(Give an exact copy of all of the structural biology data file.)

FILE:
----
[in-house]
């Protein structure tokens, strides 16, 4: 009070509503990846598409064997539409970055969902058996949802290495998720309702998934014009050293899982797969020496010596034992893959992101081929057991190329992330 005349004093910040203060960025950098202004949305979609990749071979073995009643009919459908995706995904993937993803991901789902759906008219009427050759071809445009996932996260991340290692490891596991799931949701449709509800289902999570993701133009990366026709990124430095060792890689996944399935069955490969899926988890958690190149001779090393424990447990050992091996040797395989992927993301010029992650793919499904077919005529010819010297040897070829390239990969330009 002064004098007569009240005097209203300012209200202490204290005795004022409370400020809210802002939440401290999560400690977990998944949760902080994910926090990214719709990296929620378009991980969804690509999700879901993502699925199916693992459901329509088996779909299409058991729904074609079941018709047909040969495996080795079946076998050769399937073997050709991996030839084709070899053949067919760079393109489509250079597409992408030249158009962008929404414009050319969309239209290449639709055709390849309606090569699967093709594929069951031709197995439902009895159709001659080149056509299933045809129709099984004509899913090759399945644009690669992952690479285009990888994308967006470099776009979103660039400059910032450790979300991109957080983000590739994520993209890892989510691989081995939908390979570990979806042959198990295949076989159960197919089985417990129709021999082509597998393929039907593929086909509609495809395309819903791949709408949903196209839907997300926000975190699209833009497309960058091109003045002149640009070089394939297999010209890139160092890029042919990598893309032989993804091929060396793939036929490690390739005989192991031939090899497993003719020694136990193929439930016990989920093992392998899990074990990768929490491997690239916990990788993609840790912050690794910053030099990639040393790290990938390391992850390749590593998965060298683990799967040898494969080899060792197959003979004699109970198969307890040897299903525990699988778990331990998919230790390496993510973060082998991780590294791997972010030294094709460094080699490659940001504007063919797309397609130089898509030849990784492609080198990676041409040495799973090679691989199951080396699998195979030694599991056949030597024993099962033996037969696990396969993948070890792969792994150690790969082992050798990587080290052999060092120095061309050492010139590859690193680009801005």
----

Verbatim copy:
[in-house]
């Protein structure tokens, strides 16, 4: 009070509503990846598409064997539409970055969902058996949802290495998720309702998934014009050293899982797969020496010596034992893959992101081929057991190329992330 005349004093910040203060960025950098202004949305979609990749071979073995009643009919459908995706995904993937993803991901789902759906008219009427050759071809445009996932996260991340290692490891596991799931949701449709509800289902999570993701133009990366026709990124430095060792890689996944399935069955490969899926988890958690190149001779090393424990447990050992091996040797395989992927993301010029992650793919499904077919005529010819010297040897070829390239990969330009 002064004098007569009240005097209203300012209200202490204290005795004022409370400020809210802002939440401290999560400690977990998944949760902080994910926090990214719709990296929620378009991980969804690509999700879901993502699925199916693992459901329509088996779909299409058991729904074609079941018709047909040969495996080795079946076998050769399937073997050709991996030839084709070899053949067919760079393109489509250079597409992408030249158009962008929404414009050319969309239209290449639709055709390849309606090569699967093709594929069951031709197995439902009895159709001659080149056509299933045809129709099984004509899913090759399945644009690669992952690479285009990888994308967006470099776009979103660039400059910032450790979300991109957080983000590739994520993209890892989510691989081995939908390979570990979806042959198990295949076989159960197919089985417990129709021999082509597998393929039907593929086909509609495809395309819903791949709408949903196209839907997300926000975190699209833009497309960058091109003045002149640009070089394939297999010209890139160092890029042919990598893309032989993804091929060396793939036929490690390739005989192991031939090899497993003719020694136990193929439930016990989920093992392998899990074990990768929490491997690239916990990788993609840790912050690794910053030099990639040393790290990938390391992850390749590593998965060298683990799967040898494969080899060792197959003979004699109970198969307890040897299903525990699988778990331990998919230790390496993510973060082998991780590294791997972010030294094709460094080699490659940001504007063919797309397609130089898509030849990784492609080198990676041409040495799973090679691989199951080396699998195979030694599991056949030597024993099962033996037969696990396969993948070890792969792994150690790969082992050798990587080290052999060092120095061309050492010139590859690193680009801005």